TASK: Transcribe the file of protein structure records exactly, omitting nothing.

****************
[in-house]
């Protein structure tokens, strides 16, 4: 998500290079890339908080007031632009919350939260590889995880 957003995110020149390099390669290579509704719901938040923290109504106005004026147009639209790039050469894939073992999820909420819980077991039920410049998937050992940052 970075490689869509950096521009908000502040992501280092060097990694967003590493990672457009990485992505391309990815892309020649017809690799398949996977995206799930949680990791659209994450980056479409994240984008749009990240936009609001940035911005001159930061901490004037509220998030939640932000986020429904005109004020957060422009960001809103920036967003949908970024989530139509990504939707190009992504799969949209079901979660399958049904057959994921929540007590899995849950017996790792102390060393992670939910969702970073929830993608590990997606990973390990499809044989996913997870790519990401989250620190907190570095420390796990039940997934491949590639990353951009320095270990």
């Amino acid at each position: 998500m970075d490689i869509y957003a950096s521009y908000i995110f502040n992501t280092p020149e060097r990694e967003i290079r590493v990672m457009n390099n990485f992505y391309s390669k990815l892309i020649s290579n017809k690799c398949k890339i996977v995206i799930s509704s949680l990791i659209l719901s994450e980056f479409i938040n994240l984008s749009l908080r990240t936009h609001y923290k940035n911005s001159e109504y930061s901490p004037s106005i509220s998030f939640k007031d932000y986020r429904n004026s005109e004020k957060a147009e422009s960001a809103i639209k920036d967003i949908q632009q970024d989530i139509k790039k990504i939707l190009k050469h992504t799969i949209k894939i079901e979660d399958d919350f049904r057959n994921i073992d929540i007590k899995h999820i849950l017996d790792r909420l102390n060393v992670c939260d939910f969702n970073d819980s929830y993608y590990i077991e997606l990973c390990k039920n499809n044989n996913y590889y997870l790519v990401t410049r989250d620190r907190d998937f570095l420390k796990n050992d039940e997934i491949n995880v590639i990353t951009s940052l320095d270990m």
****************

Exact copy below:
[in-house]
């Protein structure tokens, strides 16, 4: 998500290079890339908080007031632009919350939260590889995880 957003995110020149390099390669290579509704719901938040923290109504106005004026147009639209790039050469894939073992999820909420819980077991039920410049998937050992940052 970075490689869509950096521009908000502040992501280092060097990694967003590493990672457009990485992505391309990815892309020649017809690799398949996977995206799930949680990791659209994450980056479409994240984008749009990240936009609001940035911005001159930061901490004037509220998030939640932000986020429904005109004020957060422009960001809103920036967003949908970024989530139509990504939707190009992504799969949209079901979660399958049904057959994921929540007590899995849950017996790792102390060393992670939910969702970073929830993608590990997606990973390990499809044989996913997870790519990401989250620190907190570095420390796990039940997934491949590639990353951009320095270990």
């Amino acid at each position: 998500m970075d490689i869509y957003a950096s521009y908000i995110f502040n992501t280092p020149e060097r990694e967003i290079r590493v990672m457009n390099n990485f992505y391309s390669k990815l892309i020649s290579n017809k690799c398949k890339i996977v995206i799930s509704s949680l990791i659209l719901s994450e980056f479409i938040n994240l984008s749009l908080r990240t936009h609001y923290k940035n911005s001159e109504y930061s901490p004037s106005i509220s998030f939640k007031d932000y986020r429904n004026s005109e004020k957060a147009e422009s960001a809103i639209k920036d967003i949908q632009q970024d989530i139509k790039k990504i939707l190009k050469h992504t799969i949209k894939i079901e979660d399958d919350f049904r057959n994921i073992d929540i007590k899995h999820i849950l017996d790792r909420l102390n060393v992670c939260d939910f969702n970073d819980s929830y993608y590990i077991e997606l990973c390990k039920n499809n044989n996913y590889y997870l790519v990401t410049r989250d620190r907190d998937f570095l420390k796990n050992d039940e997934i491949n995880v590639i990353t951009s940052l320095d270990m």